State gets first bridge with a new technology

Bridge to the future

Kris Todahl, on pier, and Donny Venable, both ironworkers for Fred Weber, Inc, work on the east end of the new U.S. 50 Maries River bridge.

Kris Todahl, on pier, and Donny Venable, both ironworkers for Fred Weber, Inc, work on the east end of the new U.S. 50 Maries River bridge. Photo by Julie Smith.

Motorists crossing the Maries River barely slowed Tuesday morning as they drove past the two cranes moving a concrete girder into place for a new bridge on U.S. 50.

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Travis Voss, near, and Roger Pinson, guide a concrete girder approximately 120 feet in length into its seat on the pier cap. Both are carpenters who work for Fred Weber, Inc., the construction company building the new bridge over the Maries River on the new stretch of U.S. 50, just east of the Osage River. Research engineers from the Misssouri University of Science and Technology have been working on a new concrete composition, complete with sensors in the concrete and instrumentation to collect data on how well the bridge performs over time.

But those drivers were passing a little history in the making. The girder is the first in Missouri to be built this way on the MoDOT system, said Jennifer Harper, a state Transportation department research engineer.

“These new girders are going to give us a more durable product at the same cost — or cheaper,” she said.

MoDOT and some researchers at Missouri University of Science and Technology, Rolla, have been studying the technology for a couple of years.

“Some states have been using it for a little while,” Harper said. “The thing is, when you make this self-consolidating concrete, the type of materials you use can make a big difference in how well it works.”

And the materials vary from one region to another, so one state’s experience may not be the same as another.

John J. Myers, a Missouri S&T civil, architectural and environmental engineering professor, has spent the past decade studying and testing high-strength concrete and other innovative concrete systems.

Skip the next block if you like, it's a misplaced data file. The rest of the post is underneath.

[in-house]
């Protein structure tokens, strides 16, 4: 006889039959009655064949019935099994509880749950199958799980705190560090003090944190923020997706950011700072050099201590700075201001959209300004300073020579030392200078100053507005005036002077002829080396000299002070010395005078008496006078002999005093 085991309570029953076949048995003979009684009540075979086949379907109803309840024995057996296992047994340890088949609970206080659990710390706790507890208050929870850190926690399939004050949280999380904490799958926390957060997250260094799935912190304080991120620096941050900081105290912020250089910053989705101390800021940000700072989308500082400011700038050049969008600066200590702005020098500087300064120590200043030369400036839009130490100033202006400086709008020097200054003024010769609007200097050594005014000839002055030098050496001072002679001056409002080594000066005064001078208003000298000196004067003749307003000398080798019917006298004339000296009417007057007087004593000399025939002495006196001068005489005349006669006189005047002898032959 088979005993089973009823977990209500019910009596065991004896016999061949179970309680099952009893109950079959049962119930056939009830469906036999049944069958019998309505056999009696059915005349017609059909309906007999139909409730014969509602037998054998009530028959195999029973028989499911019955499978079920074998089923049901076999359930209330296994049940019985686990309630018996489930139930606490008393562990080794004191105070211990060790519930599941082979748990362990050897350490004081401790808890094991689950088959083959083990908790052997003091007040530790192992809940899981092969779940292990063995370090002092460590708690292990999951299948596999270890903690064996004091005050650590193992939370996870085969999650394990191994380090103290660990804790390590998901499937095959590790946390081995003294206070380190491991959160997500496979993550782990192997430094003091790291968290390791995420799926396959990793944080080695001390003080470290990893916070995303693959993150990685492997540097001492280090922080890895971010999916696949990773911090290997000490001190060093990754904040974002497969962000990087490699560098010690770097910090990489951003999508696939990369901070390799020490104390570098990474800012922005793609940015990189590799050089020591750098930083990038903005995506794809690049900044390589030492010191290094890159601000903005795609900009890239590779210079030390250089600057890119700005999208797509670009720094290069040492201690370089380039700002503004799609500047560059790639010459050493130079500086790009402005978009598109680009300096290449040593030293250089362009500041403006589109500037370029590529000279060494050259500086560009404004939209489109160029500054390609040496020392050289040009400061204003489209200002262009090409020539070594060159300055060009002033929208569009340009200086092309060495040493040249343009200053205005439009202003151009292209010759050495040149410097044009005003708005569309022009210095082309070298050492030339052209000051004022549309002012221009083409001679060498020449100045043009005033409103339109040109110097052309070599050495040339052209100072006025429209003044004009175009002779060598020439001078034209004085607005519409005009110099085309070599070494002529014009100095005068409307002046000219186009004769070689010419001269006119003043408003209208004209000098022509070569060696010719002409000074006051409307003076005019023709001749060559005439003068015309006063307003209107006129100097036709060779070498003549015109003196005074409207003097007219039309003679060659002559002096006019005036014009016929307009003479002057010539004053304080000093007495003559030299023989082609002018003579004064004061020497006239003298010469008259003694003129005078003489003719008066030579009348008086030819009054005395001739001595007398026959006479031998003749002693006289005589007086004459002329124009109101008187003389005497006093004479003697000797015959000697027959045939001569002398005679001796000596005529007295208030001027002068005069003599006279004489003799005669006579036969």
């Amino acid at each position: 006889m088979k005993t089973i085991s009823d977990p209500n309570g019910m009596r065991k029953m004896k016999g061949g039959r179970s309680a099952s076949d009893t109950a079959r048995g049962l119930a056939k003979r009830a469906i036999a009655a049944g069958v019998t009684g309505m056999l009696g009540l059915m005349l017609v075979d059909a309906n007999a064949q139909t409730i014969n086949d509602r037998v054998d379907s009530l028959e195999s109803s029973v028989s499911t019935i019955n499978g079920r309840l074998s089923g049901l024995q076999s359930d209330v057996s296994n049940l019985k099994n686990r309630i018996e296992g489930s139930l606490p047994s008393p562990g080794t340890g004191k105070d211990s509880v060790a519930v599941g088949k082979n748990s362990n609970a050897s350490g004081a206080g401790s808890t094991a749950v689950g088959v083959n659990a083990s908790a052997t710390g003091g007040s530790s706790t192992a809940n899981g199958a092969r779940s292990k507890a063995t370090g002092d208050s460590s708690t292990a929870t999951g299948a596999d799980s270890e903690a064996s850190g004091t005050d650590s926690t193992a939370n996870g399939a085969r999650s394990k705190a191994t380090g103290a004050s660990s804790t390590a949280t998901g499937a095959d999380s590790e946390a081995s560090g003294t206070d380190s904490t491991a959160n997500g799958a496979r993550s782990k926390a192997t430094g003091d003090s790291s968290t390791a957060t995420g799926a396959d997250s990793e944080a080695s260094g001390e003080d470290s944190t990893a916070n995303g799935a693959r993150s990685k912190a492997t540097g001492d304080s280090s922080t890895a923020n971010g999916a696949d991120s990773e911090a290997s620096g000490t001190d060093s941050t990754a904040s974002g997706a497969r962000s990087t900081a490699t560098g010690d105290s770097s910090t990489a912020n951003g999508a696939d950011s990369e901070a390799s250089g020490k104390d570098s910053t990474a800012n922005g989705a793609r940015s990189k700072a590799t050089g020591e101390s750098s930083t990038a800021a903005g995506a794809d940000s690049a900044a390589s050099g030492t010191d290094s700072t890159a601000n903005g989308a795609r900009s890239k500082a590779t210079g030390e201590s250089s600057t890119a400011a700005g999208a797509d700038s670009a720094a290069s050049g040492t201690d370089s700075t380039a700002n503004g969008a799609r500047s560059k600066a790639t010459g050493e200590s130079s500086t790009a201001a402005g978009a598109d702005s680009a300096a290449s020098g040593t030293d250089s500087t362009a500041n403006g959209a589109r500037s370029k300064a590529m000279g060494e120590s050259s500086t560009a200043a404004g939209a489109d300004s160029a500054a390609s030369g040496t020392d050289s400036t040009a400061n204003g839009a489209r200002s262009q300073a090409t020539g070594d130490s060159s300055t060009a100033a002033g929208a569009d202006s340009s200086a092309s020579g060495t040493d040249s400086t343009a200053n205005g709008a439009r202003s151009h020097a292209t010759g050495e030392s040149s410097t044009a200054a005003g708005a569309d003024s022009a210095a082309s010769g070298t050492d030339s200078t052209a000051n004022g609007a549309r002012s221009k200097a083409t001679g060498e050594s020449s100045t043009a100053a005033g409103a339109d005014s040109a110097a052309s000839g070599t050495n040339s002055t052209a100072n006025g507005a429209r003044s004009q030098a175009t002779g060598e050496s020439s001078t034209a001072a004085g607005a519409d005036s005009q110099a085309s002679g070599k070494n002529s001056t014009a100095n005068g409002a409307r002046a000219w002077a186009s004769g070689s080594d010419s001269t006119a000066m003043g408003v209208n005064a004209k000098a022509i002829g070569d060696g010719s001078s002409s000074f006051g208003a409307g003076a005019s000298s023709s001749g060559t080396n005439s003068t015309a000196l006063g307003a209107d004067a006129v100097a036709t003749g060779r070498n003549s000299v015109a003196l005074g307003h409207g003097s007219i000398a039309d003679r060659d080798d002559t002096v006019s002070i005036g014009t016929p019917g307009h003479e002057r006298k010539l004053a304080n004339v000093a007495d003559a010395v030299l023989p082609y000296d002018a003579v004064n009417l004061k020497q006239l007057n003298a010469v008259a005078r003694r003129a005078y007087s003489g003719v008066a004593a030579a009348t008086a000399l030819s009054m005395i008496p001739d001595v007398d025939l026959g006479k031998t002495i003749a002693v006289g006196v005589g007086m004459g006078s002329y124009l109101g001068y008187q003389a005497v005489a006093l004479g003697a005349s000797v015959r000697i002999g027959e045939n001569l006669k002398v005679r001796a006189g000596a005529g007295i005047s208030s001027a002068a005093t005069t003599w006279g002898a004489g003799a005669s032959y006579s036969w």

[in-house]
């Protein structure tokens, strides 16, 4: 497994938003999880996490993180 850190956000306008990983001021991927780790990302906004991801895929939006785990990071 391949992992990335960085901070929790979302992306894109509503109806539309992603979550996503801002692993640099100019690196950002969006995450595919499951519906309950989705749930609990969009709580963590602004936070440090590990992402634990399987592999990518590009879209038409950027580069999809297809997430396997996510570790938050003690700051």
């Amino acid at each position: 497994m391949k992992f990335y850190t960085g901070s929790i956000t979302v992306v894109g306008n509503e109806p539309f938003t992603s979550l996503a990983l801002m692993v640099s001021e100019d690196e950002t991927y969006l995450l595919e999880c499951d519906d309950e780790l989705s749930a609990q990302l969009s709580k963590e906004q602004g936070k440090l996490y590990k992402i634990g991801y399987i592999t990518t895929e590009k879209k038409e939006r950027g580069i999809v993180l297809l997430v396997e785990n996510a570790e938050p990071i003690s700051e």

“Self-consolidating concrete freely flows into a form,” he explained Tuesday. “In traditional concrete, you normally have to have extra labor to vibrate the concrete, to make sure ... everything is evenly distributed.”

So, the newer technology should mean less time spent on each girder.

And those girders should be stronger than traditional girders used in bridge construction, Myers and Harper said.

The new U.S. 50 bridge over the Maries River also is using a different form of concrete in some of the piers by using fly-ash in place of some of the cement.

“Fly-ash costs a fraction of what the (Portland) cement costs,” Myers said, “and we’re able to recycle it out of the coal-burning power plants.

“This is really an exciting thing for the contractors and the industry because this makes the cost of the concrete come down quite a bit. And it’s also environmentally friendly, because we’re taking fly-ash out of the landfills.”

Monitoring equipment has been added so the engineers can keep track of how the girders and piers function as traffic crosses the bridge, and in all kinds of weather.

The sensors on the Osage County project communicate with a wireless network that the researchers can see in Rolla, and have real-time information.

The new bridge is part of the new four-lane section of U.S. 50 being built between the U.S. 50-63 interchange north of Westphalia and west of Linn.

Traffic should be using the new highway section a year from now.

And while the engineers are excited about the new technology, Harper said motorists “will, probably, never notice a difference.”

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